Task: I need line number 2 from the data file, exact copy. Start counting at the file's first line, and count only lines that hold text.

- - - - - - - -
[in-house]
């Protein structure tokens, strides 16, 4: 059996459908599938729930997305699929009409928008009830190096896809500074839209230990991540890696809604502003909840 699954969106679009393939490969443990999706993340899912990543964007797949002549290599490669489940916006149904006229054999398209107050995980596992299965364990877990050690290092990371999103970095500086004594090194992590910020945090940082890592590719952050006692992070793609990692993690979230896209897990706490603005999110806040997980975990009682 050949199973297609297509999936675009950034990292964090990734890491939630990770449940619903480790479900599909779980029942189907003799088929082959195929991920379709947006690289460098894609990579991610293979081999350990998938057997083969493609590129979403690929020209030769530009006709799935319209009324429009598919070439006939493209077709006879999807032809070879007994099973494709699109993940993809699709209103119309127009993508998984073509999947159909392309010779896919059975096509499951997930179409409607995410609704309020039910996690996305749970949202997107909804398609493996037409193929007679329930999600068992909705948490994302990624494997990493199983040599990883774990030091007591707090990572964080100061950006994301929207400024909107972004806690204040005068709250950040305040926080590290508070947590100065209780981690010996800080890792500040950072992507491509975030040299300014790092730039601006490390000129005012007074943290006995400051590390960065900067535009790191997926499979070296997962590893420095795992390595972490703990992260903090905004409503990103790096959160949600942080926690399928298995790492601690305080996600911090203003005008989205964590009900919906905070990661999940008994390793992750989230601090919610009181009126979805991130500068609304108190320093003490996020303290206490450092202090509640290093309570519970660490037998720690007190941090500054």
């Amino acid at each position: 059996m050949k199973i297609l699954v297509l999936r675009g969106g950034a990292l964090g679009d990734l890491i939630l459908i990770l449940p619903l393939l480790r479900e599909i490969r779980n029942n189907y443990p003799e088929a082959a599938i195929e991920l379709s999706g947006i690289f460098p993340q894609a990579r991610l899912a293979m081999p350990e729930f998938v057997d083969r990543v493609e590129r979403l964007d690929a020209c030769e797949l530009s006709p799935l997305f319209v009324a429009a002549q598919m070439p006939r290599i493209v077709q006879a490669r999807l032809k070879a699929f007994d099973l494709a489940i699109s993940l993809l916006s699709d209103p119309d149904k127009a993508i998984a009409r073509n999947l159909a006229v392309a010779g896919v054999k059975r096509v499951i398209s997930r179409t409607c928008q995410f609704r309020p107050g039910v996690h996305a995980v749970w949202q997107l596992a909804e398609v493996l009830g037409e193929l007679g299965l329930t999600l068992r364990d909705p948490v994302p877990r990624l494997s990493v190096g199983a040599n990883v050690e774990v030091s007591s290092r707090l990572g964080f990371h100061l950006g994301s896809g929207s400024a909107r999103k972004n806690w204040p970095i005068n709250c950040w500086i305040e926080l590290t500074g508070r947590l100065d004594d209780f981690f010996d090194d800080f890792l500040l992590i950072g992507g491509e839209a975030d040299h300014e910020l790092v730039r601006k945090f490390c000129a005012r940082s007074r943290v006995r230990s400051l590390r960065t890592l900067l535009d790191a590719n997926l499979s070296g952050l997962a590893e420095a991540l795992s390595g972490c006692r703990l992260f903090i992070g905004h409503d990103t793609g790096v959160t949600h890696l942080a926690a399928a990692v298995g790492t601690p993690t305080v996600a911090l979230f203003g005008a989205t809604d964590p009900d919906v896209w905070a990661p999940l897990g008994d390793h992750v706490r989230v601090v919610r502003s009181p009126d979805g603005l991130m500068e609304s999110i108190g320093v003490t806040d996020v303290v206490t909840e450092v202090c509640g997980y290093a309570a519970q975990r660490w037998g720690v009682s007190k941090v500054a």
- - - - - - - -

């Protein structure tokens, strides 16, 4: 059996459908599938729930997305699929009409928008009830190096896809500074839209230990991540890696809604502003909840 699954969106679009393939490969443990999706993340899912990543964007797949002549290599490669489940916006149904006229054999398209107050995980596992299965364990877990050690290092990371999103970095500086004594090194992590910020945090940082890592590719952050006692992070793609990692993690979230896209897990706490603005999110806040997980975990009682 050949199973297609297509999936675009950034990292964090990734890491939630990770449940619903480790479900599909779980029942189907003799088929082959195929991920379709947006690289460098894609990579991610293979081999350990998938057997083969493609590129979403690929020209030769530009006709799935319209009324429009598919070439006939493209077709006879999807032809070879007994099973494709699109993940993809699709209103119309127009993508998984073509999947159909392309010779896919059975096509499951997930179409409607995410609704309020039910996690996305749970949202997107909804398609493996037409193929007679329930999600068992909705948490994302990624494997990493199983040599990883774990030091007591707090990572964080100061950006994301929207400024909107972004806690204040005068709250950040305040926080590290508070947590100065209780981690010996800080890792500040950072992507491509975030040299300014790092730039601006490390000129005012007074943290006995400051590390960065900067535009790191997926499979070296997962590893420095795992390595972490703990992260903090905004409503990103790096959160949600942080926690399928298995790492601690305080996600911090203003005008989205964590009900919906905070990661999940008994390793992750989230601090919610009181009126979805991130500068609304108190320093003490996020303290206490450092202090509640290093309570519970660490037998720690007190941090500054």